One of the more interesting traditions in golf is the handshake at the end of the round. It’s an agreeable gesture, and one that suggests the just-finished match was somehow comparable to gentlemanly combat.
But there’s another good reason to shake hands. Call it sudden and fleeting friendship. I’ve seen it happen countless times: at both heavily starched clubs and weather-beaten munis.
Some bond occurs during a round. Four strangers meet on the 1st tee, eye one another carefully and set off. A few hours later, they will be striding off the 18th, wreathed in convivial grins and sticking out their paws like old lodge brothers.
Acrimony is possible, of course, even if it’s unspoken. Like all social interactions, there is always the danger of some livid fractiousness. Curiously enough, it will likely have nothing to do with politics.
The golf course might be the last place left on the planet where snorting political opposites can meet in charmed equanimity. In golf, there is, however, a real social chasm that divides people. Religious differences have nothing on this. Economic disparity, you say? No, it’s much more grave than that. It’s all about pace.
Take those four strangers on the 1st tee. As they work their way down the fairway, they are glancing nervously at one another’s golf game and get-up, dealing with the gnawing fear that one of them might be the jerk who ends up trashing the afternoon round.
The gaper who views a round of golf as an excuse for laughing it up with pals and a cooler of beer on the back of a cart, this guy will be a little trepidatious about sharing a round with some lean and hungry police dog of a player.
You know the guy — pressed and immaculate, hits a 2-iron farther than you hit your driver, finds time to count everybody else’s strokes and penalties. As my mother used to say, a real pill.
But if, like me, you hate carts and love a good, zesty walk and a snappy tempo, the sight of a guy weaving up to the first tee in a golf cart, steering with his elbows as he juggles a mug of beer and a slice of pepperoni pizza… this is enough to make you grind your teeth into powder.
The handicap system might make it possible for players of various skills to play together, but there is no equivalent system for balancing out the fast players and those who play at what might politely be called a leisurely pace.
The brisk players don’t call it that, of course. Especially when they’re trimming their jets on the tee-box of a par 3, their faces turning steamed lobster red while the cheery schmoozers on the green ahead pause to finish off some magnificent shaggy-dog story. If the jolly putters only dared look back at the tee-box, they would see the walking definition of Lock & Load.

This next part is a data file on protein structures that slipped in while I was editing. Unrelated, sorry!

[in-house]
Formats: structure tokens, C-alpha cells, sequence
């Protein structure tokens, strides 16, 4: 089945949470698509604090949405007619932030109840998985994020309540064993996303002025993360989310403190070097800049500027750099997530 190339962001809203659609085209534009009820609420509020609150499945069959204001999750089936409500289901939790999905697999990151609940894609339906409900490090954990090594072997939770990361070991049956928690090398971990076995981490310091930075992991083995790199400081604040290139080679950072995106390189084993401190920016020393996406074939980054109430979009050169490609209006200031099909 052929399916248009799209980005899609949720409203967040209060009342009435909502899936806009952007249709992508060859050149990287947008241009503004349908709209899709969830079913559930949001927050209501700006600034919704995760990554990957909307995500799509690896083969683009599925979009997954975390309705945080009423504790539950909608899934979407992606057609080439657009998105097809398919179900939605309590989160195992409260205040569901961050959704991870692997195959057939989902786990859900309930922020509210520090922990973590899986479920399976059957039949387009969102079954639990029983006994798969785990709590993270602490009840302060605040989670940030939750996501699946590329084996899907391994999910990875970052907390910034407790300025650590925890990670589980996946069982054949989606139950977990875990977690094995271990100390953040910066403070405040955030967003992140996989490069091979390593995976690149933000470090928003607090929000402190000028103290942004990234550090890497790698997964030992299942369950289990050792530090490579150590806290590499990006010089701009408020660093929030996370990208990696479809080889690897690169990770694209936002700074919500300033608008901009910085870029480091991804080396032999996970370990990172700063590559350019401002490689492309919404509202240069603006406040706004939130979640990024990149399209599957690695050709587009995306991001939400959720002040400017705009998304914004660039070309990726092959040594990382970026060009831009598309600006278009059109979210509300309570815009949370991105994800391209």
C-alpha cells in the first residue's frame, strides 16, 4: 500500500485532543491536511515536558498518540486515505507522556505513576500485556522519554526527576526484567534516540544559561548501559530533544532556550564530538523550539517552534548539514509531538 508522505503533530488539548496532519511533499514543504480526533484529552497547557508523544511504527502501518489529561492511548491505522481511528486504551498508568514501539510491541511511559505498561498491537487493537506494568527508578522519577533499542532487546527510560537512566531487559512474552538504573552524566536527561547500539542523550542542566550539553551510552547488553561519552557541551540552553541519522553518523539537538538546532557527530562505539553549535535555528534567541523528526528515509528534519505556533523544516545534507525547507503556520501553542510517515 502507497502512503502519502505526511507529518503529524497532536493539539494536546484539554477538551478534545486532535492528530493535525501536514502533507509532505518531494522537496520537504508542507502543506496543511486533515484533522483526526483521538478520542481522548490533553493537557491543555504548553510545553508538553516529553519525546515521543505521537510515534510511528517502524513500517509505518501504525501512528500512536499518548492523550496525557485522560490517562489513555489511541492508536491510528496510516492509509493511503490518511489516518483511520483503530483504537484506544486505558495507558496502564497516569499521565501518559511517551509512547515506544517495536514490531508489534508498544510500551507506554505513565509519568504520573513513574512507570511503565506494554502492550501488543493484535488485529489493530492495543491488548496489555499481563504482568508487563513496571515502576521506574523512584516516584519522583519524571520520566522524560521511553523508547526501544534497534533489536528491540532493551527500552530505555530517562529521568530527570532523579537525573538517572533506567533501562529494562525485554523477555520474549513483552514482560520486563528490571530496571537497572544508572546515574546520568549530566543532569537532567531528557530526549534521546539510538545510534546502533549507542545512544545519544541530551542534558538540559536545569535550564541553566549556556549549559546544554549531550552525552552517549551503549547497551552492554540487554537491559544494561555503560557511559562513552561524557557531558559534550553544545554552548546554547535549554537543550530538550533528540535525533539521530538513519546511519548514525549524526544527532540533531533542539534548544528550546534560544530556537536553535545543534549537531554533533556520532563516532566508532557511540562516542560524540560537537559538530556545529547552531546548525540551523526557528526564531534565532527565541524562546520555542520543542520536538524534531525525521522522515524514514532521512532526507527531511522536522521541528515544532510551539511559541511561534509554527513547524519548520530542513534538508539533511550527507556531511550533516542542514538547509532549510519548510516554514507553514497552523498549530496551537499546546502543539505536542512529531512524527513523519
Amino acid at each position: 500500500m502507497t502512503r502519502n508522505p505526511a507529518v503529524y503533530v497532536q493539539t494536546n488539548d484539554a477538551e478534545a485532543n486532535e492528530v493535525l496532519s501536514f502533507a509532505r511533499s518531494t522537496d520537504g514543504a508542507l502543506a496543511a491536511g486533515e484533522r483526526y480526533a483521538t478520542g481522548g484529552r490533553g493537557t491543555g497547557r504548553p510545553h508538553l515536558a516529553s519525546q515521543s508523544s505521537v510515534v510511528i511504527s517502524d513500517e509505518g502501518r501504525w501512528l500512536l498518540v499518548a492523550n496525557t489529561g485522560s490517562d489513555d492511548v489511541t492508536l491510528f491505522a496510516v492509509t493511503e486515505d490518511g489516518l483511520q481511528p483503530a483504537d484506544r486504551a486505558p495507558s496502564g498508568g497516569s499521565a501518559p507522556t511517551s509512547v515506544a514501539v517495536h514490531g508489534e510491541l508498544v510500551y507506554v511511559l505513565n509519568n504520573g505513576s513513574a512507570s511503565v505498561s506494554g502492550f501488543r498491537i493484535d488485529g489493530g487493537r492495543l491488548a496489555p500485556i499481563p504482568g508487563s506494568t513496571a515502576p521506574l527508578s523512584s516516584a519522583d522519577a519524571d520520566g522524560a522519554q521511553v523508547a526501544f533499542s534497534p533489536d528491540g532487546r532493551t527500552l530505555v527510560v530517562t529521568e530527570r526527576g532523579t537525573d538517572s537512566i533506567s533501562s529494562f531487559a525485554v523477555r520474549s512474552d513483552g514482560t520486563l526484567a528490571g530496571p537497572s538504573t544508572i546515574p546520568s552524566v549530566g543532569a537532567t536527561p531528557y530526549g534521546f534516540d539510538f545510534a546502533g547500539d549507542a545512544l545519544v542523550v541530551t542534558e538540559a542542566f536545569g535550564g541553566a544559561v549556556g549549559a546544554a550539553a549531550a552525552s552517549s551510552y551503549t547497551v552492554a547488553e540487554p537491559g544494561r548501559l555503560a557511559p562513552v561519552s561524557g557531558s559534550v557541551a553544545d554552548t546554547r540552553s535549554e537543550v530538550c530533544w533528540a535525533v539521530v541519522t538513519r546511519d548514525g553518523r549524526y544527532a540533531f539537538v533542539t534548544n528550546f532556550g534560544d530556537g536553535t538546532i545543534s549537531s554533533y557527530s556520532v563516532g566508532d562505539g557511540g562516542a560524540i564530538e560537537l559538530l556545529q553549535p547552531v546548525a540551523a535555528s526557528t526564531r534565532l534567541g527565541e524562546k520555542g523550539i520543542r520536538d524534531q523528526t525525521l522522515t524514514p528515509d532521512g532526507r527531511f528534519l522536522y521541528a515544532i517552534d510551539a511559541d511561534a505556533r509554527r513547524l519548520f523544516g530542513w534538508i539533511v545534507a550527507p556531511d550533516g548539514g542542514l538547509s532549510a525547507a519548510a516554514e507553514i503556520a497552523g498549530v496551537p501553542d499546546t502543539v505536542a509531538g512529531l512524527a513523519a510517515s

I would count myself among the game’s hot-footers, even while I know there are some scratch players among my acquaintance who consider me slower than Bolivian mail. It’s all relative. I hate to be one of those seething schmucks, forever jingling the change in his pocket as he waits in the fairway, but that’s the way I’m wired.
It was one of those chance meetings on the golf course, however, that changed my whole attitude. After work one day I had stopped off at a short executive course for a fast nine. I had, alas, not quite left the office tensions behind. Ripping along at an over-caffeinated pace, I was just butchering the ball.
After hockey-sticking the ball around the 3rd green, I stormed up to the next tee-box and came upon an old man, sitting alone. A sad smile came over him and he waved me through. “Go on, feller,” he said.
Stooped, frail and quavery, he was in shocking shape. Studying him more closely, I was gripped by the fear that he was minutes away from death. I throttled back instantly and said, ever so casually, that I’d be glad to join him if he so obliged. He was so tiny, so sparrowlike, I figured that if something happened I could carry him back to the clubhouse on my back.
After bunting a short little drive up the fairway, he confessed that he’d just left the hospital, where his insides had been keelhauled. He had spent four months on his back, dreaming of the watercolors he’d paint someday and thinking of this very course. We poked along in the gloaming, talking of all these matters.
When we were done, I walked him back to his car. He pulled out a little portable canvas seat so he could change his shoes. He told me to look in the trunk, and there I saw some of his new watercolors.
The lines were done by a shaky hand, but they were bold. I helped him put his clubs away and we shook hands one last time. As he drove off, it occurred to me that after joining up with him, I had played out the last six holes in level par.
After that, whenever I’ve felt my nerves ratcheting up like a paint-making machine and my game about to go spiraling out of control, I try to think of the calm deliberation I felt that evening with the old man. Next to him, I felt like Hercules. So why not feel that way all the time?
A year later I saw that man again. He was on the next fairway over and waved heartily as he strode down the fairway. He still had that determined stride; stronger, but calm and paced.
That day a year ago, I thought I was helping him; but it was he who taught me a lesson of a lifetime.
Chris Hodenfield Chicken Soup for the Soul: The Golf Book